Eventually of course the bankers will adjust people will save money and in a few decades start buying houses/condos again and the standard of living will improve.

And just to finish you see the price of oil remain high all the way through no matter what with demand always ahead of supply but with conversion eventually reducing the places we use oil. The price never goes down its just the number of places we use oil continues to drop in lockstep with supply. Eventually we are down to certain usages that may not be substitutable but demand is now low enough that yearly sources such as biodiesel etc can meet the remaining demand. This is maybe 5% of our current oil usage. I'd say its probably all air travel and emergency electric generators. But this is really tough to figure.

So what you really saying to store value oil futures are the reserve currency?

moreover to store the value you need to actively trade as you have to avoid taking delivery.. unless you can/wish too of course

not quite the
same shelf life or convenience as gold?


edit: I suppose one effect will be to remove liquidity from other markets

Yeah commodities futures are not as good as gold. I've done other posts saying that the gold standard was really a commodities standard with gold acting as a future contract for grain deliveries at a later date. You sell your grain for gold in good times and sell the gold for grain in bad times. Gold could be stored for long periods grain could not. Same for oil.

Our current fiat currencies which are now effectively pegged to oil work just as well since they can no longer be inflated ( this drives up the price of oil ).

You don't need a gold standard oil futures work as the peg not that the natural price may not increase indeed the price of grain/oil the real currency goes up and down depending on the crop. Stores of gold or futures work as a hedge your buying forward a favorable rate thats resistant to devaluation of the currency in our case because its still fiat and also in hopes the market is too optimistic about future supplies.

Two key points.

1.) A gold standard is probably not coming back its not needed futures markets replace the need by tying the commodities to the currency. This works the moment commodities are in general scarce. Once food/oil or any other basic commodity is scarce it acts as a store of value thus pinning the fiat currencies.

2.) Because of the above there is nothing the central bankers can do to avert a massive debt deflation and indeed the whole taking on of long term debt and inflating the currency to keep default rates artificially low blows up. Prices for everything not oil/food are on a long deflationary spiral. This includes farmland since rising oil prices lower the value of the land as thats passed through to food prices at least as long as most agriculture is based on oil inputs. Basically in the future you can barely make money farming even if the land was free using our current oil based methods. Land will eventually have a steady value probably at a much lower level but it will become a store of value in its own right. Outside of farmland which has some value not yet determined but a lot lower than today everything else can go to zero.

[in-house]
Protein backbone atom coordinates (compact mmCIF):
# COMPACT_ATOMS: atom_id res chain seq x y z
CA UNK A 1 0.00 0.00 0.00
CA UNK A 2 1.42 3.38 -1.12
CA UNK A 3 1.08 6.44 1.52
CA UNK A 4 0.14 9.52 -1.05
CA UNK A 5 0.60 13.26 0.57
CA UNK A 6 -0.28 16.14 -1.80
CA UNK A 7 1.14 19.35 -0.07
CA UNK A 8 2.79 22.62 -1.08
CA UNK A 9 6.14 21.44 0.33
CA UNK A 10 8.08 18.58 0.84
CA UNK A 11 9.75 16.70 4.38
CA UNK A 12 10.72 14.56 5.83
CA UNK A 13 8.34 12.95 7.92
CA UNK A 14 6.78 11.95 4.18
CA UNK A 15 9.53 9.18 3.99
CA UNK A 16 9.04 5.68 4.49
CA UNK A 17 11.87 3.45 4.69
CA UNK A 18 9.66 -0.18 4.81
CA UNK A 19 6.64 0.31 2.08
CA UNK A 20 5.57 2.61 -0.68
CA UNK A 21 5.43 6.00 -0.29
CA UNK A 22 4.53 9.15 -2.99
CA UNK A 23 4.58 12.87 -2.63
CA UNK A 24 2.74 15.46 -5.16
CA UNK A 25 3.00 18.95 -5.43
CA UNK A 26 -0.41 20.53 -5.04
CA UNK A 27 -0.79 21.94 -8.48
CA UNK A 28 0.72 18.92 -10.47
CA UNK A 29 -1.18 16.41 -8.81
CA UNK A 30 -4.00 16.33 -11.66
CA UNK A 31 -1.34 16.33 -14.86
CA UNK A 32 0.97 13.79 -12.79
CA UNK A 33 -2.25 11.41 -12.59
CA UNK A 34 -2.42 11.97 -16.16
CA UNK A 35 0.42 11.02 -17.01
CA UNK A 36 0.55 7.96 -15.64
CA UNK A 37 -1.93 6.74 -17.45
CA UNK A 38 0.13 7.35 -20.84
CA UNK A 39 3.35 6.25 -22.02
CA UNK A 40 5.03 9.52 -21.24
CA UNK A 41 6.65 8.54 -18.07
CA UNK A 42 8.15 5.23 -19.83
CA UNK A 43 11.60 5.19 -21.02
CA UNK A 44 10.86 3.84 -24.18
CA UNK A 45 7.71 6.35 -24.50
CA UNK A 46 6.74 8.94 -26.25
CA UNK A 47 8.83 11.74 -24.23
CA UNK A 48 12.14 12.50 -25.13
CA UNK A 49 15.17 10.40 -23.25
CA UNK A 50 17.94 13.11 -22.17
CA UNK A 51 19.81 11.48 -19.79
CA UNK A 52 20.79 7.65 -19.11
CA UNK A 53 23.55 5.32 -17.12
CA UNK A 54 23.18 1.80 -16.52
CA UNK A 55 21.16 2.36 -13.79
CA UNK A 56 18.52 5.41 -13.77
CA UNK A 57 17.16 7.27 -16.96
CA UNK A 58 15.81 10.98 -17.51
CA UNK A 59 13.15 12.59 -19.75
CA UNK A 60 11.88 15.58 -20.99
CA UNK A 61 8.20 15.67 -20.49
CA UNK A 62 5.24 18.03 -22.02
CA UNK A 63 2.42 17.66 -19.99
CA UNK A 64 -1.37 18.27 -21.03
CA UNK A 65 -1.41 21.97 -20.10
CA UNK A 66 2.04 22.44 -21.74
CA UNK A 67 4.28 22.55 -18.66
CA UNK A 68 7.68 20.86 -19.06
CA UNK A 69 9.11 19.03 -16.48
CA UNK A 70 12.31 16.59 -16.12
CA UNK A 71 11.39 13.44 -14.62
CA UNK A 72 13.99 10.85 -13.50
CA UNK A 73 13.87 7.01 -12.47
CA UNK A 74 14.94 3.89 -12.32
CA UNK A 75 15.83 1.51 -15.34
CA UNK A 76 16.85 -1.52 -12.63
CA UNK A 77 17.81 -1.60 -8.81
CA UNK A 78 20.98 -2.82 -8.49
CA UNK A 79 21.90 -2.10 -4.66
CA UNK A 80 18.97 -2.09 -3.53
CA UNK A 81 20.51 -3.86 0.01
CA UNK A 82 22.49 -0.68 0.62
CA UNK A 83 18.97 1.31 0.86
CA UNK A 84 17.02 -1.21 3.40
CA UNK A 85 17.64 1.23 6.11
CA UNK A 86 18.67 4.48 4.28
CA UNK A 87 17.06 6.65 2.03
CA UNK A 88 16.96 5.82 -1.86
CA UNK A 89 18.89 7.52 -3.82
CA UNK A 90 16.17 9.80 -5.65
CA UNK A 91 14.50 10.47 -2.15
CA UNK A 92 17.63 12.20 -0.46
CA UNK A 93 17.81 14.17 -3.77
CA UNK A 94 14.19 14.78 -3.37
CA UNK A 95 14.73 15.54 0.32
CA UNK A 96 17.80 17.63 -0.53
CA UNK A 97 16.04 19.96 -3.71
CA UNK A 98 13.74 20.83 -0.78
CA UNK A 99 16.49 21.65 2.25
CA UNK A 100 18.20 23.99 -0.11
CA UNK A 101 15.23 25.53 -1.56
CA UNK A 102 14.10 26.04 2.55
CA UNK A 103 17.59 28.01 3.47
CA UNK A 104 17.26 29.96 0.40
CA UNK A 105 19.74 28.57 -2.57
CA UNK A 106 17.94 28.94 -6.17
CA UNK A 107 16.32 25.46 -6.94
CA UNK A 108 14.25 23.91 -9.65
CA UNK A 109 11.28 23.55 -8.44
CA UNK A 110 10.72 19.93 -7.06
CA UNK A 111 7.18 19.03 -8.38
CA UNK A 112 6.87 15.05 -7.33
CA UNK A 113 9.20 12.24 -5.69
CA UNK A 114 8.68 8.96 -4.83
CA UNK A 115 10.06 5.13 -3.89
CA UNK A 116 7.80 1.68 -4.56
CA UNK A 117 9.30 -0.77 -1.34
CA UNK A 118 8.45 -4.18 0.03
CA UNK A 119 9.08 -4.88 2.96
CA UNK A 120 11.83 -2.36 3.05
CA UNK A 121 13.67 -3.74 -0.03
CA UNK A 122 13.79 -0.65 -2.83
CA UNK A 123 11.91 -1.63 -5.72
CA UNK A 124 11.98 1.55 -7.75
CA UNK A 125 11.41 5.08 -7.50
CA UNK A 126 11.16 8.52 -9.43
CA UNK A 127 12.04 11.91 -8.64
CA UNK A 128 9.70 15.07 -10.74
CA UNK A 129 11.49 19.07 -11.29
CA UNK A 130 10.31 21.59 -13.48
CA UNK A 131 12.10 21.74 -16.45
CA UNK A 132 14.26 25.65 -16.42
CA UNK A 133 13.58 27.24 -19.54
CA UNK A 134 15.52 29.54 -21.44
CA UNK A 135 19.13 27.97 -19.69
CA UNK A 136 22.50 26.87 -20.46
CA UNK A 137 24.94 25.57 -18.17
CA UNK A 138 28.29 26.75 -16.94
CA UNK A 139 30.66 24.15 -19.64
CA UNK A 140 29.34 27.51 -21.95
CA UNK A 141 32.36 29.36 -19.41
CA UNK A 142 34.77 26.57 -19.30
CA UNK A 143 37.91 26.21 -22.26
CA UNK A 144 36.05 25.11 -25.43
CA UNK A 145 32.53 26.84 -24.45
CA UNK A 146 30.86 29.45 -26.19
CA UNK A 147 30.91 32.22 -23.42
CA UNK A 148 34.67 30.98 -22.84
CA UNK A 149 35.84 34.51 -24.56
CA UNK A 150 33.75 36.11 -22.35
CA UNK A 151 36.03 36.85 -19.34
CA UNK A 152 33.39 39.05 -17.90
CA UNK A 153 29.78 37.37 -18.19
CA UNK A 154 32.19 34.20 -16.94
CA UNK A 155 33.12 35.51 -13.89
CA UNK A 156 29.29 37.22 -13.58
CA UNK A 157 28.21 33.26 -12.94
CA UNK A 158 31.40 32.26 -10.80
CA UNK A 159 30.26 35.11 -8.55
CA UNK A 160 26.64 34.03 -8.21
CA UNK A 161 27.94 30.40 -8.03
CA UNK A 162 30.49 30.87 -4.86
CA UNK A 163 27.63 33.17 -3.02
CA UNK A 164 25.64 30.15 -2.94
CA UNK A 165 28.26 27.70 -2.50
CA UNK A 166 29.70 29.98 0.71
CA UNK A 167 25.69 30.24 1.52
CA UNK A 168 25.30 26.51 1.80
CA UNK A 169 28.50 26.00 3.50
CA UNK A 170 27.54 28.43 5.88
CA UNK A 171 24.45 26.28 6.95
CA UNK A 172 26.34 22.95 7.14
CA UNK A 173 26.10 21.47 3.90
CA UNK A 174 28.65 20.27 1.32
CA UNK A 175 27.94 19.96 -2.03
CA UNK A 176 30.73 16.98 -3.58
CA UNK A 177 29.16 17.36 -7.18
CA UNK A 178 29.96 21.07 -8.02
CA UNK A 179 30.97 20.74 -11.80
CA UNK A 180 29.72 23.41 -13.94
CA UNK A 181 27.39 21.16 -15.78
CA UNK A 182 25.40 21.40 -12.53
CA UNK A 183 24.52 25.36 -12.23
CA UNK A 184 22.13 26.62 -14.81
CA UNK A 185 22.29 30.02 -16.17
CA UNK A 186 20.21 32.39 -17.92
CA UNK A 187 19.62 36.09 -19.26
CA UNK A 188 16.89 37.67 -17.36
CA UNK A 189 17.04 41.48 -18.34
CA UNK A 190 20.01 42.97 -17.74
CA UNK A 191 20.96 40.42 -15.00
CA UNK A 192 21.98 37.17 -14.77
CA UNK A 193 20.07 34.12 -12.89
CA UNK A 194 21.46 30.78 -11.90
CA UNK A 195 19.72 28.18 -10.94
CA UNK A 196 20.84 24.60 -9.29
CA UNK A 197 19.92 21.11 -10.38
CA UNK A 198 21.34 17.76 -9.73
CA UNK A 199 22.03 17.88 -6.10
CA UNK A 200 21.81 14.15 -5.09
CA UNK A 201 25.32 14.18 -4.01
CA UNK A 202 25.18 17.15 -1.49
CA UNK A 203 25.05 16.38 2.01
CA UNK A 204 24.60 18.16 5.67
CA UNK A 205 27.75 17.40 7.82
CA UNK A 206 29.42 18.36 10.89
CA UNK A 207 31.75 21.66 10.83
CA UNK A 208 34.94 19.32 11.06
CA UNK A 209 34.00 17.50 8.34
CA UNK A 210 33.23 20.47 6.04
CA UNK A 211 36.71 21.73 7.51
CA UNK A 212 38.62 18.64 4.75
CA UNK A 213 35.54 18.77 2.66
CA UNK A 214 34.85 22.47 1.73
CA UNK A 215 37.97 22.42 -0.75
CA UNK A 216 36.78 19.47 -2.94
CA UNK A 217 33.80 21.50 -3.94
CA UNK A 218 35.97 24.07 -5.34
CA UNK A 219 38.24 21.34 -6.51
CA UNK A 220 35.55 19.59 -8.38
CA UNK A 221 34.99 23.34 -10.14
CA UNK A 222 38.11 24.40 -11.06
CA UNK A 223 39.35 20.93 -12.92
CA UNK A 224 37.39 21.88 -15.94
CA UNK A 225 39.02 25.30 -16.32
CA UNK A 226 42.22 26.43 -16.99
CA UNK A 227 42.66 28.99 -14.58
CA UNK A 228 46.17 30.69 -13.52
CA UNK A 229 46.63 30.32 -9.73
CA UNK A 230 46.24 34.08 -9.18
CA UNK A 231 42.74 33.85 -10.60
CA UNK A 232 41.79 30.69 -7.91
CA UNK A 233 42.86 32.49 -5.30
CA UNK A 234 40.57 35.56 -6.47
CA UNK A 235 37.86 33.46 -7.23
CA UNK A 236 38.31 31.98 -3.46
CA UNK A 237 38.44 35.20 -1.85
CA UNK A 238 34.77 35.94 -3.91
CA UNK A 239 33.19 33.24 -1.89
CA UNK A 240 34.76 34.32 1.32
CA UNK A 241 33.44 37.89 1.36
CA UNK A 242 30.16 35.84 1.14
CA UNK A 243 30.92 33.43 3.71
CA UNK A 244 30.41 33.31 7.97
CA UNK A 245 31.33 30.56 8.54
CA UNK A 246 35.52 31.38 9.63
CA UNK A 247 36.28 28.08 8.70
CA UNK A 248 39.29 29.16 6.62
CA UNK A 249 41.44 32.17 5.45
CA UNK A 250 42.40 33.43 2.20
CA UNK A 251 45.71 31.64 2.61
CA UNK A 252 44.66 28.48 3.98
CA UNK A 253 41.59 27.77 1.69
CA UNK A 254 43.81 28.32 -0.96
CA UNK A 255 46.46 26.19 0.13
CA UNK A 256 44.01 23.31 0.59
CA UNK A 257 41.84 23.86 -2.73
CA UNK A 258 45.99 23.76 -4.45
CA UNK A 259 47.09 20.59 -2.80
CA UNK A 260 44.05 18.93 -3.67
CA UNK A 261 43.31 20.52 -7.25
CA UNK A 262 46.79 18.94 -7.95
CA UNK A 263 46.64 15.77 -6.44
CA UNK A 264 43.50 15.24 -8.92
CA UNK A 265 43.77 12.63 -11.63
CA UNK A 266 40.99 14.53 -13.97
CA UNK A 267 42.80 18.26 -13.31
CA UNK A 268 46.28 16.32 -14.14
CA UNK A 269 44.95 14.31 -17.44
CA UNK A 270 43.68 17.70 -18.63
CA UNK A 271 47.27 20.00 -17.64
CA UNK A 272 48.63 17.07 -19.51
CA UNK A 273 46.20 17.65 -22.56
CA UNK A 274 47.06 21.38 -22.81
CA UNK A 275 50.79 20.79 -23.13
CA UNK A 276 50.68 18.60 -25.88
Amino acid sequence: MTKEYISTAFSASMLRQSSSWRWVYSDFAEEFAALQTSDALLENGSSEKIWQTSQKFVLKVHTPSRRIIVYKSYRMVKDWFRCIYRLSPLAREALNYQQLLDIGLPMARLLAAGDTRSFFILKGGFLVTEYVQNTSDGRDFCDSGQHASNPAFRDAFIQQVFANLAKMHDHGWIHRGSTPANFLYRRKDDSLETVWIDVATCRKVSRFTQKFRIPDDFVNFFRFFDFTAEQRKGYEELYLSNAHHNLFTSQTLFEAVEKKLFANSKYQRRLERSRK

During the depression a lot of people did not pay rent for years but where allowed to stay on simply because they where good people and a empty home deteriorates and today would be subject to vandalism for sure. So rents can and probably will go to zero in some places thus property values also go to zero.

Once zero and stripped of all reusable items then the land itself if its free might be worth conversion back to farmland.

I'm not saying this will happen but it has in the past and nothing will stop it from happening in the future. Basically your in a economy thats living day to day and year to year. The paycheck by paycheck economy it will be this way until it becomes decoupled from oil and coupled back to land as a store of value.

But thats probably decades away. It sounds great that everything will be cheap but the flip side is no one has any money and won't for a long time.

Although the bankers will be hammered by collapsing debt since it looks like the fiat currencies won't fail since they can't be inflated then the current curiences say devalued only 50% or less will probably be used for sometime to come so the bankers that do make it through the fire will be able to buy up most of the now cheap assets. Although its heartening that most of them will lose the ones that remain will win big.

a condensed version of your idea would be.....

If your right and the genuine value is in the oil so to speak then there is no recession until the amount of oil futures that value contracts?

ie if production and the futures that production represents contracts then the "genuine" reserve currency is contracting..

and the economy shrinks



Correct I think shrinks is the wrong term probably more like the implosion of a giant star into a black hole.

One reason I'm not worried about governments "fixing" this problem there is nothing they can do except in general make it more and more painful the longer we refuse to recognize whats going one.

This is why I keep saying we cannot solve whats happening we have a choice implode our economies on purpose to make the transition less painful and more predictable or fight it and have them implode in painful ragged leaps with a potential for social upheaval.

The only saving grace is that most of the implosion is occuring on Wall Street and on the balance books of the wealthy but we won't escape unscathed.